A home is fixed in value (for gift tax purposes) at the time it is placed in a QPRT. The taxable gift is determined by subtracting the value of the grantor's right to remain in the home (valued as an income interest) and the value of the possible reversion to the grantor's estate. No gift tax will ever be paid on any future appreciation on the home.

In the above example, if John and Nancy change their minds at the end of the 15-year term and decide they are not ready to relinquish their home to their children, they can (if the children are willing) retain possession of the home by paying fair market rent to the children or by purchasing the home from the children for its current fair market value. Some clients may balk at the idea of paying rent for a home that once was theirs, but this step is crucial for the IRS to recognize the QPRT's validity.

The property a taxpayer can put in a QPRT includes his or her primary residence or a vacation home if personal use exceeds 14 days per year or 10% of the days it is rented. A QPRT also can be funded with an undivided interest in either type of property. In some cases, adjacent lots as well as other structures, such as barns, can be included in the definition of a residence. (See private letter rulings 9328040, 9442019 and 9503025; see also Treasury regulations section 25.2702-5(b)(2)(ii) and 25.2702-5(c)(2)(ii)).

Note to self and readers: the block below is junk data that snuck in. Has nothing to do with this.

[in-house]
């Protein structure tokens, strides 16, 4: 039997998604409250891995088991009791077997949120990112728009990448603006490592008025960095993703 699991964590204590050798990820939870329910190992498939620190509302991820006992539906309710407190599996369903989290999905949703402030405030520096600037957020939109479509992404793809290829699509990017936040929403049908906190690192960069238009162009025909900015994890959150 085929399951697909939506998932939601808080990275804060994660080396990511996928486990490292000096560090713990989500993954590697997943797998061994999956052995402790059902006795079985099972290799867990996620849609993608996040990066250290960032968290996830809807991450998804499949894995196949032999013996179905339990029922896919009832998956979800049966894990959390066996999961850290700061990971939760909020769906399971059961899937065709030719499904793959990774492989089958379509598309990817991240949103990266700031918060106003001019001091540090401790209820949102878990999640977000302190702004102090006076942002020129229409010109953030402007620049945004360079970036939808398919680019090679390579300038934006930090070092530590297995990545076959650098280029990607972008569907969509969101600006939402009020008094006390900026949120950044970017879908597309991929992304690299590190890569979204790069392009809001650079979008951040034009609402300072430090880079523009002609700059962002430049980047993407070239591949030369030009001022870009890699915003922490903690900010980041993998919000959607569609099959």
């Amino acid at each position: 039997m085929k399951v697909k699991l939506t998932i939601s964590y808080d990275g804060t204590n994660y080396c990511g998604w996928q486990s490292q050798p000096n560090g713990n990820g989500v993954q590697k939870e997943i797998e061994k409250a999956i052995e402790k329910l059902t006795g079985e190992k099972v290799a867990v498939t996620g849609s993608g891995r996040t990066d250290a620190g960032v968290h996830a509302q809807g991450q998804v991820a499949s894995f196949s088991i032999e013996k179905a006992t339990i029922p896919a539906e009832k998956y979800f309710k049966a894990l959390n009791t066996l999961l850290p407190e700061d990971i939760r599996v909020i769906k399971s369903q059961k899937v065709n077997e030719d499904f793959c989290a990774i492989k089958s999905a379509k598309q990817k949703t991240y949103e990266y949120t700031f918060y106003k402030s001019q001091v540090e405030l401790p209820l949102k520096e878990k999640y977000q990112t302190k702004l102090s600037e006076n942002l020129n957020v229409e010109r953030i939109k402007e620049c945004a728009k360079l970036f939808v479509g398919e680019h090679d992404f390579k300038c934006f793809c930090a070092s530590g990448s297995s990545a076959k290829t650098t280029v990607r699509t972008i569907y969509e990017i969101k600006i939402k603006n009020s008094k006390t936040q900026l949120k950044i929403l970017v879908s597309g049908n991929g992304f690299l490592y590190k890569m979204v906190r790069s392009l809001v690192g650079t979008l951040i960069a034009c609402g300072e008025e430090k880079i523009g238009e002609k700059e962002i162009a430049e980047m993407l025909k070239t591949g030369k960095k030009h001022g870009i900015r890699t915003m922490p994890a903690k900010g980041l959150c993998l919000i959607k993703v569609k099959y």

A QPRT trustee can sell the residence during the trust term and has two years from the sale date to reinvest the proceeds in a replacement residence to maintain the qualified status of the trust. If the trustee does not reinvest the sale proceeds within two years, the trust becomes a GRAT and the grantor will receive an annuity for the remainder of the trust term. At the end of the term, the cash in the GRAT will be distributed in accordance with the provisions previously included in the QPRT instrument.


The December 1997 regulations provide that the governing instrument for a QPRT prohibit the sale of any residence held in the trust to the grantor, his or her spouse or an entity controlled by the grantor or the grantor's spouse. Previously, a QPRT could permit the grantor to repurchase the residence from the trust—tax-free—during the trust term.

This change presumably is aimed at the common occurrence of QPRT grantors buying back the residence during the trust term, which allowed trust beneficiaries to receive cash instead of a residence with a low carryover income tax basis. The result—in the IRS's view—violated the spirit behind the creation of section 2702-5. The regulations do not affect the trustee's ability to sell the residence to a third party if the grantor no longer can live in it.

Because the regulations fail to address specifically whether a residence can be leased to the grantor at the end of the trust term, CPAs should consider recommending to clients that they incorporate lease terms into QPRTs to bind the parties to leases after trust terminations, since the IRS previously approved such arrangements. Two private letter rulings (PLR 9448035 and 9433016) permitted lease language to be incorporated into QPRT documents.